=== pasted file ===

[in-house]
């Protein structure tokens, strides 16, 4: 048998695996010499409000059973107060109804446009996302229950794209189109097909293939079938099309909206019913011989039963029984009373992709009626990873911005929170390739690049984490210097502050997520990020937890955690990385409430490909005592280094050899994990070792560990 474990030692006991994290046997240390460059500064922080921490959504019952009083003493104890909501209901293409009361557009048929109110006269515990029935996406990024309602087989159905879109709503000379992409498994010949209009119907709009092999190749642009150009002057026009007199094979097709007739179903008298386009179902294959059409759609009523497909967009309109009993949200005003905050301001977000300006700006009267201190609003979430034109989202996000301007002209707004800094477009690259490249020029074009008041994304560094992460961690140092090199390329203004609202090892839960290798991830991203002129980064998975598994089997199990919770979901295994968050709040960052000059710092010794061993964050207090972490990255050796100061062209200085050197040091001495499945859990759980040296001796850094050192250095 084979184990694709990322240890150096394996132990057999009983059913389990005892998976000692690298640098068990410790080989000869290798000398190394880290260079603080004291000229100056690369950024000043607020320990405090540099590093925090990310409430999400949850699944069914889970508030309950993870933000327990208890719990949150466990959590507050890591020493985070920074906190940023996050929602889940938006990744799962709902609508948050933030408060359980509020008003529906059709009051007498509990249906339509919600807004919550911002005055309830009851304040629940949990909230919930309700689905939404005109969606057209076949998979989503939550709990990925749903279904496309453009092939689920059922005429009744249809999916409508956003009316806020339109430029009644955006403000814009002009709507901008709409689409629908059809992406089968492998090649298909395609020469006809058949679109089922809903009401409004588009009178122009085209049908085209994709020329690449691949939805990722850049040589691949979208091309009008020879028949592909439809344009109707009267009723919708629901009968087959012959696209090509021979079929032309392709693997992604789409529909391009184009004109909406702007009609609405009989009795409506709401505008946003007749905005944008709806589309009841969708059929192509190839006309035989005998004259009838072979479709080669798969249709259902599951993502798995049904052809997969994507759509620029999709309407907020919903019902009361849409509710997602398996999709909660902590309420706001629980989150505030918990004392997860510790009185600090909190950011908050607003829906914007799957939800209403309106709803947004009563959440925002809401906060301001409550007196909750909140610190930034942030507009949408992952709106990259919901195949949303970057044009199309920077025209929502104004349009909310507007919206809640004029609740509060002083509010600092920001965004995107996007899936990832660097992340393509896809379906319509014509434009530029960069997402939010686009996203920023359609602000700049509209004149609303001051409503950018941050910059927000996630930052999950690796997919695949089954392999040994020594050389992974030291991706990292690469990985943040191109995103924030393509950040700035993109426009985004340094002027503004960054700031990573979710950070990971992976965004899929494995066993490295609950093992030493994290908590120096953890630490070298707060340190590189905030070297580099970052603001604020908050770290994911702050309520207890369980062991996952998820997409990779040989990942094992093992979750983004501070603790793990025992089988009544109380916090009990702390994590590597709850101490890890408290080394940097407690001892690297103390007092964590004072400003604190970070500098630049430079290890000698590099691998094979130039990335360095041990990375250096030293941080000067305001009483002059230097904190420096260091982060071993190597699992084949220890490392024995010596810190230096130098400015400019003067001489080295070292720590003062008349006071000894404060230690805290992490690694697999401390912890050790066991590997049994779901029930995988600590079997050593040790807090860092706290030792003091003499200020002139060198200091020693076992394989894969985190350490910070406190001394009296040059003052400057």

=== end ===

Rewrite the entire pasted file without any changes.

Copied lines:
[in-house]
């Protein structure tokens, strides 16, 4: 048998695996010499409000059973107060109804446009996302229950794209189109097909293939079938099309909206019913011989039963029984009373992709009626990873911005929170390739690049984490210097502050997520990020937890955690990385409430490909005592280094050899994990070792560990 474990030692006991994290046997240390460059500064922080921490959504019952009083003493104890909501209901293409009361557009048929109110006269515990029935996406990024309602087989159905879109709503000379992409498994010949209009119907709009092999190749642009150009002057026009007199094979097709007739179903008298386009179902294959059409759609009523497909967009309109009993949200005003905050301001977000300006700006009267201190609003979430034109989202996000301007002209707004800094477009690259490249020029074009008041994304560094992460961690140092090199390329203004609202090892839960290798991830991203002129980064998975598994089997199990919770979901295994968050709040960052000059710092010794061993964050207090972490990255050796100061062209200085050197040091001495499945859990759980040296001796850094050192250095 084979184990694709990322240890150096394996132990057999009983059913389990005892998976000692690298640098068990410790080989000869290798000398190394880290260079603080004291000229100056690369950024000043607020320990405090540099590093925090990310409430999400949850699944069914889970508030309950993870933000327990208890719990949150466990959590507050890591020493985070920074906190940023996050929602889940938006990744799962709902609508948050933030408060359980509020008003529906059709009051007498509990249906339509919600807004919550911002005055309830009851304040629940949990909230919930309700689905939404005109969606057209076949998979989503939550709990990925749903279904496309453009092939689920059922005429009744249809999916409508956003009316806020339109430029009644955006403000814009002009709507901008709409689409629908059809992406089968492998090649298909395609020469006809058949679109089922809903009401409004588009009178122009085209049908085209994709020329690449691949939805990722850049040589691949979208091309009008020879028949592909439809344009109707009267009723919708629901009968087959012959696209090509021979079929032309392709693997992604789409529909391009184009004109909406702007009609609405009989009795409506709401505008946003007749905005944008709806589309009841969708059929192509190839006309035989005998004259009838072979479709080669798969249709259902599951993502798995049904052809997969994507759509620029999709309407907020919903019902009361849409509710997602398996999709909660902590309420706001629980989150505030918990004392997860510790009185600090909190950011908050607003829906914007799957939800209403309106709803947004009563959440925002809401906060301001409550007196909750909140610190930034942030507009949408992952709106990259919901195949949303970057044009199309920077025209929502104004349009909310507007919206809640004029609740509060002083509010600092920001965004995107996007899936990832660097992340393509896809379906319509014509434009530029960069997402939010686009996203920023359609602000700049509209004149609303001051409503950018941050910059927000996630930052999950690796997919695949089954392999040994020594050389992974030291991706990292690469990985943040191109995103924030393509950040700035993109426009985004340094002027503004960054700031990573979710950070990971992976965004899929494995066993490295609950093992030493994290908590120096953890630490070298707060340190590189905030070297580099970052603001604020908050770290994911702050309520207890369980062991996952998820997409990779040989990942094992093992979750983004501070603790793990025992089988009544109380916090009990702390994590590597709850101490890890408290080394940097407690001892690297103390007092964590004072400003604190970070500098630049430079290890000698590099691998094979130039990335360095041990990375250096030293941080000067305001009483002059230097904190420096260091982060071993190597699992084949220890490392024995010596810190230096130098400015400019003067001489080295070292720590003062008349006071000894404060230690805290992490690694697999401390912890050790066991590997049994779901029930995988600590079997050593040790807090860092706290030792003091003499200020002139060198200091020693076992394989894969985190350490910070406190001394009296040059003052400057």